OTTAWA (Reuters) - As the Group of 20 leading economies head into ministerial talks in Turkey next week, Canada highlighted the uncertainty of the global economy and concerns over the ability of the United States to sustain global growth.
A senior Canadian finance official, briefing reporters on Thursday ahead of the meeting Monday and Tuesday of finance ministers and central bank governors, cited lower growth expectations for most parts of the world except the United States.
Although it was appropriate to expect the world’s largest economy to shoulder a good deal of the burden of restoring broad-based growth, the question is whether the United States could carry it alone, the official said.
The G20 came into its own during the 2007-09 financial crisis when it put together a global stimulus package, but it is facing a more delicate challenge now of arriving at joint action when economies are running at different speeds.
The U.S. Federal Reserve looks to be on track to raise interest rates this year, a stark contrast to several other surprise rate cuts in the past month by central banks around the world, including the Bank of Canada.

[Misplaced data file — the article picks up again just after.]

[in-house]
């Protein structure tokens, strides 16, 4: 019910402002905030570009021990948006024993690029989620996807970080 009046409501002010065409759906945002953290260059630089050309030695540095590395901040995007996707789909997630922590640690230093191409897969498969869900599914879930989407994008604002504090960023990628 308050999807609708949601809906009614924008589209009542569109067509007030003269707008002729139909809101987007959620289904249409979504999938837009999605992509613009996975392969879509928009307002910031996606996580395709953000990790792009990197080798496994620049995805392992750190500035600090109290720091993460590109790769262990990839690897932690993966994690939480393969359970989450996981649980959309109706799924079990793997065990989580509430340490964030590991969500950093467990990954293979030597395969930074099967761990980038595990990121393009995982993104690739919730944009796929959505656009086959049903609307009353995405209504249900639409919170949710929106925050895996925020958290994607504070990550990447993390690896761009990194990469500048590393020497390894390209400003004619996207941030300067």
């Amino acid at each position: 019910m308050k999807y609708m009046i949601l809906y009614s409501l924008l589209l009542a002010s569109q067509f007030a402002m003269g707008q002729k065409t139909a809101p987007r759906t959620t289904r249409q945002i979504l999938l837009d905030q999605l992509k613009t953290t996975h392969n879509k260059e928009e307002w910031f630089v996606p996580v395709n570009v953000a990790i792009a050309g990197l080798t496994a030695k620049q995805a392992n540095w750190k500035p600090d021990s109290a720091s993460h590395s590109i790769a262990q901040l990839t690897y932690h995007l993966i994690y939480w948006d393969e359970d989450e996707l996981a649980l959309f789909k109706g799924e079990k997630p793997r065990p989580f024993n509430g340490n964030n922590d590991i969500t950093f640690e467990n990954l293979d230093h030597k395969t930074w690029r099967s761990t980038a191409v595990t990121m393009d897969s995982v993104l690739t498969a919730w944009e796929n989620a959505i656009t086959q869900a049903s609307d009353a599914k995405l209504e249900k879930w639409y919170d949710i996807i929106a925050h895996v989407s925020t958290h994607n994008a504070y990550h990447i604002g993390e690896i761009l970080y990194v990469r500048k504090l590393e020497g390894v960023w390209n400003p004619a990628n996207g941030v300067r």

The G20 communique will likely point to the importance of those central bank actions in sustaining near-term demand growth, the official said.
He said the Fed and the Bank of England had voiced support for other central banks doing what they had to do to promote growth.
Canada welcomes the European Central Bank’s quantitative easing program but it is not clear whether monetary policy will be enough to fix the region’s problems, he said.
He pointed to risks posed by Japan, China, Russia, Brazil and others. And he noted the strain that a Fed rate hike, and the accompanying dollar appreciation, could have on countries and companies which have heavily borrowed in the U.S. currency.
All this will lead Canada to express concern about the world economy and stress the importance of sticking to growth plans the G20 agreed to last year in Australia even as countries do what they feasibly can to support near-term demand, he said.
Canada will undoubtedly be asked about the impact of cheap oil, he remarked, and needs to have a sense of what factors are driving global oil prices.
And he said memories of the financial crisis were fresh enough that work would continue apace on financial regulation.
Editing by Franklin Paul and Leslie Adler